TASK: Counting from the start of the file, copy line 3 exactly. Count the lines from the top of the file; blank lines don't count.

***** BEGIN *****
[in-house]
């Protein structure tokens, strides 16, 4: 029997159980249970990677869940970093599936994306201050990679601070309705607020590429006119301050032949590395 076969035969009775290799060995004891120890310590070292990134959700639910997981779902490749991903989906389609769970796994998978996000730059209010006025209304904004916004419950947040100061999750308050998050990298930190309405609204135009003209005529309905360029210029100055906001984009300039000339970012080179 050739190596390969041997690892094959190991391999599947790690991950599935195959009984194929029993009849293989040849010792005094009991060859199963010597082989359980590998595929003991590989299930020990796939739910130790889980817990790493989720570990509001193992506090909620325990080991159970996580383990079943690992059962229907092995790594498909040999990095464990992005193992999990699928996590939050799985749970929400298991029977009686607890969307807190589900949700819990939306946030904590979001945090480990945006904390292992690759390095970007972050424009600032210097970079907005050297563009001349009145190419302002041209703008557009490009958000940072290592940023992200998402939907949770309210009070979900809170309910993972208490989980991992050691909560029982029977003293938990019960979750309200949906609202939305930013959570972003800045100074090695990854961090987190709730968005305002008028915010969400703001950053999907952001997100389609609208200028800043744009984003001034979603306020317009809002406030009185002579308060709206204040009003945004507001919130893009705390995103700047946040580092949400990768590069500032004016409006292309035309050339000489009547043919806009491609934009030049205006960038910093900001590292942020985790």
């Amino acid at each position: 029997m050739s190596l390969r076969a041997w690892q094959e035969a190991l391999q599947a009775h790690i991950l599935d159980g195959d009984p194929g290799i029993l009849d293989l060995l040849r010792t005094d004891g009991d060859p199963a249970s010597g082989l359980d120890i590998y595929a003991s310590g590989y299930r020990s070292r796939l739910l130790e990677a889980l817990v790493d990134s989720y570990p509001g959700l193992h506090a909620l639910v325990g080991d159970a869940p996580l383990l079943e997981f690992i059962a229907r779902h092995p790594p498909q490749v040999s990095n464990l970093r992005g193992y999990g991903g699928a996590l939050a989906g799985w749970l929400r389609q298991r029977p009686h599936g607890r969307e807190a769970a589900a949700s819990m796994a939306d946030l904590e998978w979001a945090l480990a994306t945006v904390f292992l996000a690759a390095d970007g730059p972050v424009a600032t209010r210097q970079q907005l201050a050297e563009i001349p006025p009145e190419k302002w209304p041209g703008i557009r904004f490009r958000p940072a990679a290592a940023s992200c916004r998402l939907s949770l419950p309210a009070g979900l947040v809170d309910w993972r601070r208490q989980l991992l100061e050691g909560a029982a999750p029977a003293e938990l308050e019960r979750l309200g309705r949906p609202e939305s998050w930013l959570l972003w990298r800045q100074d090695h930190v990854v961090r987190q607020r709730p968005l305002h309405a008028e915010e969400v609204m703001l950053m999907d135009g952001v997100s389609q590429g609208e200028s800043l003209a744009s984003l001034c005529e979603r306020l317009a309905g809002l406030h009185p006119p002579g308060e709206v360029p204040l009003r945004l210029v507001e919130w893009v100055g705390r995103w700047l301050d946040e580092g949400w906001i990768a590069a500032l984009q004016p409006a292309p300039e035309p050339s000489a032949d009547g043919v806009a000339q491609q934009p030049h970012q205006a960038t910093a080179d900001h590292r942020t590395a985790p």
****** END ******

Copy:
């Amino acid at each position: 029997m050739s190596l390969r076969a041997w690892q094959e035969a190991l391999q599947a009775h790690i991950l599935d159980g195959d009984p194929g290799i029993l009849d293989l060995l040849r010792t005094d004891g009991d060859p199963a249970s010597g082989l359980d120890i590998y595929a003991s310590g590989y299930r020990s070292r796939l739910l130790e990677a889980l817990v790493d990134s989720y570990p509001g959700l193992h506090a909620l639910v325990g080991d159970a869940p996580l383990l079943e997981f690992i059962a229907r779902h092995p790594p498909q490749v040999s990095n464990l970093r992005g193992y999990g991903g699928a996590l939050a989906g799985w749970l929400r389609q298991r029977p009686h599936g607890r969307e807190a769970a589900a949700s819990m796994a939306d946030l904590e998978w979001a945090l480990a994306t945006v904390f292992l996000a690759a390095d970007g730059p972050v424009a600032t209010r210097q970079q907005l201050a050297e563009i001349p006025p009145e190419k302002w209304p041209g703008i557009r904004f490009r958000p940072a990679a290592a940023s992200c916004r998402l939907s949770l419950p309210a009070g979900l947040v809170d309910w993972r601070r208490q989980l991992l100061e050691g909560a029982a999750p029977a003293e938990l308050e019960r979750l309200g309705r949906p609202e939305s998050w930013l959570l972003w990298r800045q100074d090695h930190v990854v961090r987190q607020r709730p968005l305002h309405a008028e915010e969400v609204m703001l950053m999907d135009g952001v997100s389609q590429g609208e200028s800043l003209a744009s984003l001034c005529e979603r306020l317009a309905g809002l406030h009185p006119p002579g308060e709206v360029p204040l009003r945004l210029v507001e919130w893009v100055g705390r995103w700047l301050d946040e580092g949400w906001i990768a590069a500032l984009q004016p409006a292309p300039e035309p050339s000489a032949d009547g043919v806009a000339q491609q934009p030049h970012q205006a960038t910093a080179d900001h590292r942020t590395a985790p």